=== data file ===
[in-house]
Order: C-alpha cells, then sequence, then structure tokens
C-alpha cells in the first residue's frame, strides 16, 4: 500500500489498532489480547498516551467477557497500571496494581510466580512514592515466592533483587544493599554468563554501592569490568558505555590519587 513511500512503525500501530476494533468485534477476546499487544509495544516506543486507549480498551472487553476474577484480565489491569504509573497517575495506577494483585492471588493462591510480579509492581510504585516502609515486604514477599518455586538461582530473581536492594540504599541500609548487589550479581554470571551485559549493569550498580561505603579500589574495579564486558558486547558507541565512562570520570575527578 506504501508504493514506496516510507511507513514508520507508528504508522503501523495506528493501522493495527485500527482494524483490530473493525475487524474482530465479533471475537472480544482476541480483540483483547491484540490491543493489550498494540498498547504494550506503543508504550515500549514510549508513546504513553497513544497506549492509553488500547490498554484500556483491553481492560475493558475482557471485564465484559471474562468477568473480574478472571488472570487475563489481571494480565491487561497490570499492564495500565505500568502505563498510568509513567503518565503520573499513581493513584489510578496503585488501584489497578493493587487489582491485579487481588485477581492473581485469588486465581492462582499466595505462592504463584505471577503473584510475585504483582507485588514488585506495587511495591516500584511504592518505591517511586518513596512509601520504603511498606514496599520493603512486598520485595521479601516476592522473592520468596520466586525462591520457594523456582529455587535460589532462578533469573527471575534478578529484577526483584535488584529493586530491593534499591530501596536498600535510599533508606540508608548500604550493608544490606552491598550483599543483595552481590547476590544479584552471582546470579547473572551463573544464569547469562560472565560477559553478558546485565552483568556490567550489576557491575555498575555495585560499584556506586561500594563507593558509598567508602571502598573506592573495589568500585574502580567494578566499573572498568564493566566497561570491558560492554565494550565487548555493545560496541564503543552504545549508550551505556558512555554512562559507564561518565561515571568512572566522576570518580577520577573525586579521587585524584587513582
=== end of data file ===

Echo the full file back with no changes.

[in-house]
Order: C-alpha cells, then sequence, then structure tokens
C-alpha cells in the first residue's frame, strides 16, 4: 500500500489498532489480547498516551467477557497500571496494581510466580512514592515466592533483587544493599554468563554501592569490568558505555590519587 513511500512503525500501530476494533468485534477476546499487544509495544516506543486507549480498551472487553476474577484480565489491569504509573497517575495506577494483585492471588493462591510480579509492581510504585516502609515486604514477599518455586538461582530473581536492594540504599541500609548487589550479581554470571551485559549493569550498580561505603579500589574495579564486558558486547558507541565512562570520570575527578 506504501508504493514506496516510507511507513514508520507508528504508522503501523495506528493501522493495527485500527482494524483490530473493525475487524474482530465479533471475537472480544482476541480483540483483547491484540490491543493489550498494540498498547504494550506503543508504550515500549514510549508513546504513553497513544497506549492509553488500547490498554484500556483491553481492560475493558475482557471485564465484559471474562468477568473480574478472571488472570487475563489481571494480565491487561497490570499492564495500565505500568502505563498510568509513567503518565503520573499513581493513584489510578496503585488501584489497578493493587487489582491485579487481588485477581492473581485469588486465581492462582499466595505462592504463584505471577503473584510475585504483582507485588514488585506495587511495591516500584511504592518505591517511586518513596512509601520504603511498606514496599520493603512486598520485595521479601516476592522473592520468596520466586525462591520457594523456582529455587535460589532462578533469573527471575534478578529484577526483584535488584529493586530491593534499591530501596536498600535510599533508606540508608548500604550493608544490606552491598550483599543483595552481590547476590544479584552471582546470579547473572551463573544464569547469562560472565560477559553478558546485565552483568556490567550489576557491575555498575555495585560499584556506586561500594563507593558509598567508602571502598573506592573495589568500585574502580567494578566499573572498568564493566566497561570491558560492554565494550565487548555493545560496541564503543552504545549508550551505556558512555554512562559507564561518565561515571568512572566522576570518580577520577573525586579521587585524584587513582